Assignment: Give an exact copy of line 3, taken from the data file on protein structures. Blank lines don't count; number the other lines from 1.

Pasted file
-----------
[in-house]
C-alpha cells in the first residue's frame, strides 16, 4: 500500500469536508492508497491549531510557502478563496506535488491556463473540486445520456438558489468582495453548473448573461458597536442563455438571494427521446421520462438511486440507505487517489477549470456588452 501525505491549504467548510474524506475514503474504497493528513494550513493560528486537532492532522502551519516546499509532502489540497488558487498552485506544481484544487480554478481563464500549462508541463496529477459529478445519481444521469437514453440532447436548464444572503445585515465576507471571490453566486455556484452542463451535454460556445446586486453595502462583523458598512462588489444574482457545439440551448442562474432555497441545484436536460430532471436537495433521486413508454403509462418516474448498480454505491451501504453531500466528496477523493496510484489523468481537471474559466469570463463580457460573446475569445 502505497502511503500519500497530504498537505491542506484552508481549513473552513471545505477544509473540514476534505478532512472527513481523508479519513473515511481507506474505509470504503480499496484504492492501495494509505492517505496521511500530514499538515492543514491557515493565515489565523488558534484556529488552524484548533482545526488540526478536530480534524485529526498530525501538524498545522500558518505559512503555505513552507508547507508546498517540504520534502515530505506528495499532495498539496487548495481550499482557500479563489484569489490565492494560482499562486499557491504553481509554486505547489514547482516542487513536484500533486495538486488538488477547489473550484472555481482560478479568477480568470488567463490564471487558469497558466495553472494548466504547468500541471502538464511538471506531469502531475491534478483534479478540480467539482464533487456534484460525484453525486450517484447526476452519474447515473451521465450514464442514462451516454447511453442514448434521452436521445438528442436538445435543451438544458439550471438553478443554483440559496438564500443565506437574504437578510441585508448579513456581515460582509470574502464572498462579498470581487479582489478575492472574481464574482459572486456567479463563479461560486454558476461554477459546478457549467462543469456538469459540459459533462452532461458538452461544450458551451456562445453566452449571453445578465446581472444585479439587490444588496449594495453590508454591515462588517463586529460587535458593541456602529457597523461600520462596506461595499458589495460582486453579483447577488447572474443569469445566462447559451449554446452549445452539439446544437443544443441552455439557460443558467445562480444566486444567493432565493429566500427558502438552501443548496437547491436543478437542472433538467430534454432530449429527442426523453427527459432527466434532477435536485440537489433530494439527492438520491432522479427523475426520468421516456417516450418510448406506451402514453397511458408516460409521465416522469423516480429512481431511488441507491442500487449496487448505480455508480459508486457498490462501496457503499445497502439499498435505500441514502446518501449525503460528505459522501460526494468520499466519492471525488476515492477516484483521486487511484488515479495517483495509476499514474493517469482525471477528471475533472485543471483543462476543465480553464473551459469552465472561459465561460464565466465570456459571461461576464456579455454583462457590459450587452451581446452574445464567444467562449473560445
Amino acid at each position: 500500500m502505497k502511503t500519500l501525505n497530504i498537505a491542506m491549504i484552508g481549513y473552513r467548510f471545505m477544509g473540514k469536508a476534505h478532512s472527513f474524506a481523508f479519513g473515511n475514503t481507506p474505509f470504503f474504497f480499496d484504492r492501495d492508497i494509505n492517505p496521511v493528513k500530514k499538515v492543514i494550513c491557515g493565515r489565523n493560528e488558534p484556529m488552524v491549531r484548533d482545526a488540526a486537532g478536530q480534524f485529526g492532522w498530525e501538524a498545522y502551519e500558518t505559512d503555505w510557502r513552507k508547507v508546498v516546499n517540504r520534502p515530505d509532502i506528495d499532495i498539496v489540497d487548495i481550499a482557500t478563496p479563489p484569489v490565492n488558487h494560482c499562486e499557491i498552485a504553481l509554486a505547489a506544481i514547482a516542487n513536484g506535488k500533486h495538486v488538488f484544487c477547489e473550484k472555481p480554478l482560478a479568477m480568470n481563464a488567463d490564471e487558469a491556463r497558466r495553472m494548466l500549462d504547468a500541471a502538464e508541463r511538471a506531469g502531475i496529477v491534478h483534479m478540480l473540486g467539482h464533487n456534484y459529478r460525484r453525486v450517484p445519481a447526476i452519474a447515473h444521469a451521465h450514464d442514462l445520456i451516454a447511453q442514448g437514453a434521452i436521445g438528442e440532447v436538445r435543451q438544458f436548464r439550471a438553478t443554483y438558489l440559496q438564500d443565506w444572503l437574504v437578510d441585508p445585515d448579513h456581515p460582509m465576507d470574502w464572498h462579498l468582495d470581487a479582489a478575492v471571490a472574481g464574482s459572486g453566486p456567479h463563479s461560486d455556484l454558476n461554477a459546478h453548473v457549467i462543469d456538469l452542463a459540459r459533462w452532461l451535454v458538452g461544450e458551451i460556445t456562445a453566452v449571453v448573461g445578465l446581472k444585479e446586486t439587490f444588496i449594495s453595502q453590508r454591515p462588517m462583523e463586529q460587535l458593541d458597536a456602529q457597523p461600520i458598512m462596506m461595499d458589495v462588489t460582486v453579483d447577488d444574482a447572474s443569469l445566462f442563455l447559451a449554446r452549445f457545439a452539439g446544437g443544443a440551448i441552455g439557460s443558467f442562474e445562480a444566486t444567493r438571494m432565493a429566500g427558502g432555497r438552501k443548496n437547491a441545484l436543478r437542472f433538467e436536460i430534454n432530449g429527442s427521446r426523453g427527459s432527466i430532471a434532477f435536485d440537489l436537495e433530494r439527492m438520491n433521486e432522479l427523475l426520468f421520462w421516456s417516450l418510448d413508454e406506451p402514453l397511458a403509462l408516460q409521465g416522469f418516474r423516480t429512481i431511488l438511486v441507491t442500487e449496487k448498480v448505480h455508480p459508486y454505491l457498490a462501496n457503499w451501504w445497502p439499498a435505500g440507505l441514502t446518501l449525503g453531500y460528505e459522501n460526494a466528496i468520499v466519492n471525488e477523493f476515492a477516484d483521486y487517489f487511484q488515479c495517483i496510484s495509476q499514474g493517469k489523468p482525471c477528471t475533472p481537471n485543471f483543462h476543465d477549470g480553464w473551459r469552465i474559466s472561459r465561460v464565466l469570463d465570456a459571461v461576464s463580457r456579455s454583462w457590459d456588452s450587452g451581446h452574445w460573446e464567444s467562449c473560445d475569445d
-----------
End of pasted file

Amino acid at each position: 500500500m502505497k502511503t500519500l501525505n497530504i498537505a491542506m491549504i484552508g481549513y473552513r467548510f471545505m477544509g473540514k469536508a476534505h478532512s472527513f474524506a481523508f479519513g473515511n475514503t481507506p474505509f470504503f474504497f480499496d484504492r492501495d492508497i494509505n492517505p496521511v493528513k500530514k499538515v492543514i494550513c491557515g493565515r489565523n493560528e488558534p484556529m488552524v491549531r484548533d482545526a488540526a486537532g478536530q480534524f485529526g492532522w498530525e501538524a498545522y502551519e500558518t505559512d503555505w510557502r513552507k508547507v508546498v516546499n517540504r520534502p515530505d509532502i506528495d499532495i498539496v489540497d487548495i481550499a482557500t478563496p479563489p484569489v490565492n488558487h494560482c499562486e499557491i498552485a504553481l509554486a505547489a506544481i514547482a516542487n513536484g506535488k500533486h495538486v488538488f484544487c477547489e473550484k472555481p480554478l482560478a479568477m480568470n481563464a488567463d490564471e487558469a491556463r497558466r495553472m494548466l500549462d504547468a500541471a502538464e508541463r511538471a506531469g502531475i496529477v491534478h483534479m478540480l473540486g467539482h464533487n456534484y459529478r460525484r453525486v450517484p445519481a447526476i452519474a447515473h444521469a451521465h450514464d442514462l445520456i451516454a447511453q442514448g437514453a434521452i436521445g438528442e440532447v436538445r435543451q438544458f436548464r439550471a438553478t443554483y438558489l440559496q438564500d443565506w444572503l437574504v437578510d441585508p445585515d448579513h456581515p460582509m465576507d470574502w464572498h462579498l468582495d470581487a479582489a478575492v471571490a472574481g464574482s459572486g453566486p456567479h463563479s461560486d455556484l454558476n461554477a459546478h453548473v457549467i462543469d456538469l452542463a459540459r459533462w452532461l451535454v458538452g461544450e458551451i460556445t456562445a453566452v449571453v448573461g445578465l446581472k444585479e446586486t439587490f444588496i449594495s453595502q453590508r454591515p462588517m462583523e463586529q460587535l458593541d458597536a456602529q457597523p461600520i458598512m462596506m461595499d458589495v462588489t460582486v453579483d447577488d444574482a447572474s443569469l445566462f442563455l447559451a449554446r452549445f457545439a452539439g446544437g443544443a440551448i441552455g439557460s443558467f442562474e445562480a444566486t444567493r438571494m432565493a429566500g427558502g432555497r438552501k443548496n437547491a441545484l436543478r437542472f433538467e436536460i430534454n432530449g429527442s427521446r426523453g427527459s432527466i430532471a434532477f435536485d440537489l436537495e433530494r439527492m438520491n433521486e432522479l427523475l426520468f421520462w421516456s417516450l418510448d413508454e406506451p402514453l397511458a403509462l408516460q409521465g416522469f418516474r423516480t429512481i431511488l438511486v441507491t442500487e449496487k448498480v448505480h455508480p459508486y454505491l457498490a462501496n457503499w451501504w445497502p439499498a435505500g440507505l441514502t446518501l449525503g453531500y460528505e459522501n460526494a466528496i468520499v466519492n471525488e477523493f476515492a477516484d483521486y487517489f487511484q488515479c495517483i496510484s495509476q499514474g493517469k489523468p482525471c477528471t475533472p481537471n485543471f483543462h476543465d477549470g480553464w473551459r469552465i474559466s472561459r465561460v464565466l469570463d465570456a459571461v461576464s463580457r456579455s454583462w457590459d456588452s450587452g451581446h452574445w460573446e464567444s467562449c473560445d475569445d